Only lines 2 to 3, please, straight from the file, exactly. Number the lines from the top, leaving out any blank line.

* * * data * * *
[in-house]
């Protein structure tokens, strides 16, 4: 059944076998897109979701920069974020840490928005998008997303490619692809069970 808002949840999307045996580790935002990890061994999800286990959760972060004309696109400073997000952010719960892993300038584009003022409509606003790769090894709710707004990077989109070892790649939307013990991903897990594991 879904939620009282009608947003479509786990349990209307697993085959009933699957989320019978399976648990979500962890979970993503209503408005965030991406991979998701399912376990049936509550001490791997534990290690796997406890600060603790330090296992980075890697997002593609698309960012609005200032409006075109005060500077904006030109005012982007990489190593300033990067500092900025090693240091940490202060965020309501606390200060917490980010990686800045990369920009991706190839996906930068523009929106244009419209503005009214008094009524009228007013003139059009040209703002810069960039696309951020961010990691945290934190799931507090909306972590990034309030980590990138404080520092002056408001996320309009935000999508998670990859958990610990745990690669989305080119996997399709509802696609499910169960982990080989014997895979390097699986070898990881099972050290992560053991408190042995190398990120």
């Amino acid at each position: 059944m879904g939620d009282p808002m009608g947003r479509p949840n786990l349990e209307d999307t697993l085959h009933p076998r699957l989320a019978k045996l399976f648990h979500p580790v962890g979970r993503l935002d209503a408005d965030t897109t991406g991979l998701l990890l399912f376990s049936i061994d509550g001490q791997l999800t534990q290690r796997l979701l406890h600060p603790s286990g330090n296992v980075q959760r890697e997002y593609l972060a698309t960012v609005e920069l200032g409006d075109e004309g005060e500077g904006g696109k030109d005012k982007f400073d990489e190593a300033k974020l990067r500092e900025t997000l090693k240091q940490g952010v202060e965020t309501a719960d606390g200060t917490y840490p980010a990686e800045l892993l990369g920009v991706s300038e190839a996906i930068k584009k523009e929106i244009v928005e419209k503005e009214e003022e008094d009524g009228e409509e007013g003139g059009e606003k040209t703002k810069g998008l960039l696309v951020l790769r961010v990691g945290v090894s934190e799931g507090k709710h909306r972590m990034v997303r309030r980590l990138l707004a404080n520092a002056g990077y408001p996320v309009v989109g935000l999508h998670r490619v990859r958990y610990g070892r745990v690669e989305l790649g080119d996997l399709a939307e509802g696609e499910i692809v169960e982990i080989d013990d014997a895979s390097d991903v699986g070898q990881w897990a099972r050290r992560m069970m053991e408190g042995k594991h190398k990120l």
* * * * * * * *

């Protein structure tokens, strides 16, 4: 059944076998897109979701920069974020840490928005998008997303490619692809069970 808002949840999307045996580790935002990890061994999800286990959760972060004309696109400073997000952010719960892993300038584009003022409509606003790769090894709710707004990077989109070892790649939307013990991903897990594991 879904939620009282009608947003479509786990349990209307697993085959009933699957989320019978399976648990979500962890979970993503209503408005965030991406991979998701399912376990049936509550001490791997534990290690796997406890600060603790330090296992980075890697997002593609698309960012609005200032409006075109005060500077904006030109005012982007990489190593300033990067500092900025090693240091940490202060965020309501606390200060917490980010990686800045990369920009991706190839996906930068523009929106244009419209503005009214008094009524009228007013003139059009040209703002810069960039696309951020961010990691945290934190799931507090909306972590990034309030980590990138404080520092002056408001996320309009935000999508998670990859958990610990745990690669989305080119996997399709509802696609499910169960982990080989014997895979390097699986070898990881099972050290992560053991408190042995190398990120």
């Amino acid at each position: 059944m879904g939620d009282p808002m009608g947003r479509p949840n786990l349990e209307d999307t697993l085959h009933p076998r699957l989320a019978k045996l399976f648990h979500p580790v962890g979970r993503l935002d209503a408005d965030t897109t991406g991979l998701l990890l399912f376990s049936i061994d509550g001490q791997l999800t534990q290690r796997l979701l406890h600060p603790s286990g330090n296992v980075q959760r890697e997002y593609l972060a698309t960012v609005e920069l200032g409006d075109e004309g005060e500077g904006g696109k030109d005012k982007f400073d990489e190593a300033k974020l990067r500092e900025t997000l090693k240091q940490g952010v202060e965020t309501a719960d606390g200060t917490y840490p980010a990686e800045l892993l990369g920009v991706s300038e190839a996906i930068k584009k523009e929106i244009v928005e419209k503005e009214e003022e008094d009524g009228e409509e007013g003139g059009e606003k040209t703002k810069g998008l960039l696309v951020l790769r961010v990691g945290v090894s934190e799931g507090k709710h909306r972590m990034v997303r309030r980590l990138l707004a404080n520092a002056g990077y408001p996320v309009v989109g935000l999508h998670r490619v990859r958990y610990g070892r745990v690669e989305l790649g080119d996997l399709a939307e509802g696609e499910i692809v169960e982990i080989d013990d014997a895979s390097d991903v699986g070898q990881w897990a099972r050290r992560m069970m053991e408190g042995k594991h190398k990120l």